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County Seat - Pauls Valley

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GARVIN COUNTY INDIAN PIONEER PAPERS

 

OKGenWeb Indian Pioneer Papers Collection

 

Garvin County Indian Pioneer Papers





 

 

H.W. Gay

 

Interview #1115
Field Worker: Maurice R. Anderson
Date: March 18, 1937
Name: Mr. H.W. Gay
Residence: Pauls Valley, Oklahoma
Date of Birth: 1877
Place of Birth: Minnesota
Father: Iveno Gay
Mother: Kate Watson

 

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I was four years old when my father and mother left Minnesota.   We passed through the Indian Territory.  There were three wagons, two other families were with us.  I was small but I can remember some things that happened.   I remember we stopped in Muskogee, Indian Territory for three days.  There was a big celebration going on there at the time.  The Indians, I guess, were putting this on.  Everywhere I looked there would be Indians, all dressed up with beads and paint on their faces.  There were lots of cowboys in roping and riding contests.  I don't know what trail we took from there.

My father was driving the head wagon.  My father was working two horses and I think that was what the other two wagons were working.  I know we stopped and stayed two days at Cherokee Town, Indian Territory.   O course, I did not know that it was Cherokee Town at that time.   After leaving Cherokee Town, my father took his wagon train on into Texas, near Austin.  And in 1886 we moved from Austin, Texas, to Cherokee Town, Indian Territory.

My father owned at that time, four horses and ten milk cows.  We lived on milk, butter and cornbread.  Of course, we had plenty of squirrel, turkey, rabbit, quail and fish.  After settling near Cherokee Town on the Washita River, we lived in a tent. 

My job was to look after the cows in the day time.  Grass was waist high and I would graze them near the Washita River where they could get plenty of water and so I could fish.  I made me a hook out of a piece of stiff wire, crooked it and filed a barb on it.  I would turn over a log and get me some worms.   There were lots of fish in the Washita River.  In the evening I would take the cows home, or to our tent, which was a good home in those days because there weren't very many houses.  As I said, in bringing the cows home in the evening, I have brought home 8 to 10 pounds of fish that I had caught during the day.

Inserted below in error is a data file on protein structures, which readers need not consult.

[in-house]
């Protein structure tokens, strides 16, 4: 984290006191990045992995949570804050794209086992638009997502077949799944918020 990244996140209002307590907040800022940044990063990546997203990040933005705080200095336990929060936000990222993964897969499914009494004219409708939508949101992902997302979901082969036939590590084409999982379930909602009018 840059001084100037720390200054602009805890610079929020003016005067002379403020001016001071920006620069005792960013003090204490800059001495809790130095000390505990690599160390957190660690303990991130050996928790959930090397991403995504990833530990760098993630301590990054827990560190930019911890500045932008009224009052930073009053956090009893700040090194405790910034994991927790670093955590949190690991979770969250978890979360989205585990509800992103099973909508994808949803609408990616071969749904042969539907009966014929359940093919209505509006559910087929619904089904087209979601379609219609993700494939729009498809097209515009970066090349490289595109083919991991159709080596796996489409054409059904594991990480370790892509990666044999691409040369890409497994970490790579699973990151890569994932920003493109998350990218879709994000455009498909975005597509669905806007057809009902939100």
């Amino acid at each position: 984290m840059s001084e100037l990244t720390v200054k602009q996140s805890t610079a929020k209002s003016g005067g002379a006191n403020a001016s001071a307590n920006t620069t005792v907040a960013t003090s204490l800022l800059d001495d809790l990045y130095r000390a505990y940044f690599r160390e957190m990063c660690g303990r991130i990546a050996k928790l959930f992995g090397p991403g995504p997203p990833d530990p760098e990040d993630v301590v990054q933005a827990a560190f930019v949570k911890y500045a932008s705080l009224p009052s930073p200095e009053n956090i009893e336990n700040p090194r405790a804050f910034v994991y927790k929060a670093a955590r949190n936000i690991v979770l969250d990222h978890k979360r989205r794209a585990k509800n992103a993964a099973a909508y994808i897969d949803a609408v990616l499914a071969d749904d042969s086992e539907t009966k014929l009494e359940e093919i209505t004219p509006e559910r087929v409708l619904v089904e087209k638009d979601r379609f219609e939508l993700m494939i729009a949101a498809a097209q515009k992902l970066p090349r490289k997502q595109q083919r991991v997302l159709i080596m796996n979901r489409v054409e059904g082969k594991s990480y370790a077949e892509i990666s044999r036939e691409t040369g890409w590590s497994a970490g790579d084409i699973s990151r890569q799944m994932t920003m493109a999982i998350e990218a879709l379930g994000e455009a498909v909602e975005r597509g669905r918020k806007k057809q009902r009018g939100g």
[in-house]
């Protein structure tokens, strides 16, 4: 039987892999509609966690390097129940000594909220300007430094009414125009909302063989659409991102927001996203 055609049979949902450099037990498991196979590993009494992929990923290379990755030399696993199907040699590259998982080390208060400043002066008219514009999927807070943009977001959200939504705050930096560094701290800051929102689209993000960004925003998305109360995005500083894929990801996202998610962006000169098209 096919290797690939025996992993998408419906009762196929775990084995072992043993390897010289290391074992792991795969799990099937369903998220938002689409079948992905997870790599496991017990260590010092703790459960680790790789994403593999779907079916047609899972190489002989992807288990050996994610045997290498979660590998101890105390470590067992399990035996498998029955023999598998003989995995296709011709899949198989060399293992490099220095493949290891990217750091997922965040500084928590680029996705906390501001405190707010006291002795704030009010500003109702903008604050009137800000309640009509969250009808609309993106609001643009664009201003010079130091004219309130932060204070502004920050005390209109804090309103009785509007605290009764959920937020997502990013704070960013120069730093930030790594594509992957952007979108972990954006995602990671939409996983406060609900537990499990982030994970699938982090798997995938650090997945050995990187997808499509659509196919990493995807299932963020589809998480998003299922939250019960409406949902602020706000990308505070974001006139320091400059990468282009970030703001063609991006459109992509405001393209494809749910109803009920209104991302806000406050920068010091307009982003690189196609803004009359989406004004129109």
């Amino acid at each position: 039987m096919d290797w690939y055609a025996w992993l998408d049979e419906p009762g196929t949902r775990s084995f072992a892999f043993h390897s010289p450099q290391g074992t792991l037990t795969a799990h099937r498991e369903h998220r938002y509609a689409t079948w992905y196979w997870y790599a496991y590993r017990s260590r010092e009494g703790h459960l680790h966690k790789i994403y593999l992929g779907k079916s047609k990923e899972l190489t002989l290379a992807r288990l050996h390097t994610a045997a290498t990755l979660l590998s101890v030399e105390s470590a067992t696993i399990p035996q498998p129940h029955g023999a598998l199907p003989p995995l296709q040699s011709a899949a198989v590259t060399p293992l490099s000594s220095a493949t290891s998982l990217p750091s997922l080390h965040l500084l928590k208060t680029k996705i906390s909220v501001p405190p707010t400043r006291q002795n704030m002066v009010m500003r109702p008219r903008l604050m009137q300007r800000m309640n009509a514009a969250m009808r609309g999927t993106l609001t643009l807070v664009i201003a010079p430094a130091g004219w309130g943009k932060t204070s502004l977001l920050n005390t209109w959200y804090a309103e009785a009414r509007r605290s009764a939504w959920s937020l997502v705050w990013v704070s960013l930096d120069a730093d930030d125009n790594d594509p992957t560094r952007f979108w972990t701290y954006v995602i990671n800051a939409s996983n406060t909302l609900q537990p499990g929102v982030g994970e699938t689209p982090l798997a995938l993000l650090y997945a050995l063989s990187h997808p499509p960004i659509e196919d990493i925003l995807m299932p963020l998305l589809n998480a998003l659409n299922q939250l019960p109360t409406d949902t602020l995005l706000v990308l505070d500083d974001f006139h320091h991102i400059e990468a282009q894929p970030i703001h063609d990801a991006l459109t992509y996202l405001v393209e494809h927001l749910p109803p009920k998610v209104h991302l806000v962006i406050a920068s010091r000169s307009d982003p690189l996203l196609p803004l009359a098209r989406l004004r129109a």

I have caught lots of o'possum and skunks, (there wasn't any mink or muskrat then), lots of beaver, but I never did catch any.  I would skin the o'possums and skunks I caught and take green sticks and bend them and tie the two ends together and stretch my furs on these sticks.  I sold my furs to a man that had a store at Cherokee Town.  I think his name was John Walner. 

At Cherokee Town there were two stores and a log house made into a hotel.  I remember they had a sign hanging out on the porch which said "Hotel".  I was never inside of this place.  There was a stage barn and two or three houses.  I have been at the store lots of times and have seen men come and stop at Cherokee Town. Some of them would be riding fine horses and some would be riding poor looking horses.  I remember one time a man rode up on a big fine horse.  He wore a high top hat, and two big pistols on each side of his saddle horn.  This man didn't stay very long.  He talked to this man who ran the store awhile, then this man that word the high top hat got on his horse and rode off.  The man that ran the store told some of the men standing around then that this man with the high hat was a great gambler.  He talked as if he had known him for a long time.  I said he wore two guns - that wasn't what attracted my attention for nearly all the men wore guns in that time.  That high top hat was what I was looking at.  It was the first time I ever saw anybody wear that kind of a hat.  

My father sold milk and butter to this hotel and store at Cherokee Town and when there was a bull calf born, my father would fatten it up and he usually got from twenty to twenty-five dollars for it.

I always carried my father's pistol with me when I was herding the milk cows, on account of so many wolves.  But I was never bothered by them, but I have shot many a rattlesnake's head off.  There was lots of timber in this country then.   My father did some farm work after we settled at Cherokee Town. He raised lots of corn for feeding purposes and for bread.

In 1888, I believe it was, Cherokee Town was moved to where Wynnewood is now.  The Santa Fe Railroad was put through there in 1887 and it missed Cherokee Town, so that was why they moved and settled where the railroad was.  Of course, they didn't move all of Cherokee Town right then.  I think someone at Pauls Valley bought one of the buildings and moved it to Pauls Valley. 

We left there in 1889 and moved to the Choctaw Nation in the east part of the Indian Territory near Coalgate, Indian Territory.   My father sold some of his milk cows before we left.  We farmed near Coalgate, raised some cotton and lots of corn.

I was married to Miss Kelly Palmer, a half Choctaw Indian.  She didn't know much about her gather, as he died when she was very small.   Her mother now lives in the east part of Garvin County.  In those days when a white man married an Indian woman, he was called squaw man and sometimes called galvanized citizen.  I lived around Coalgate until after statehood.  I now live in Pauls Valley, Oklahoma.

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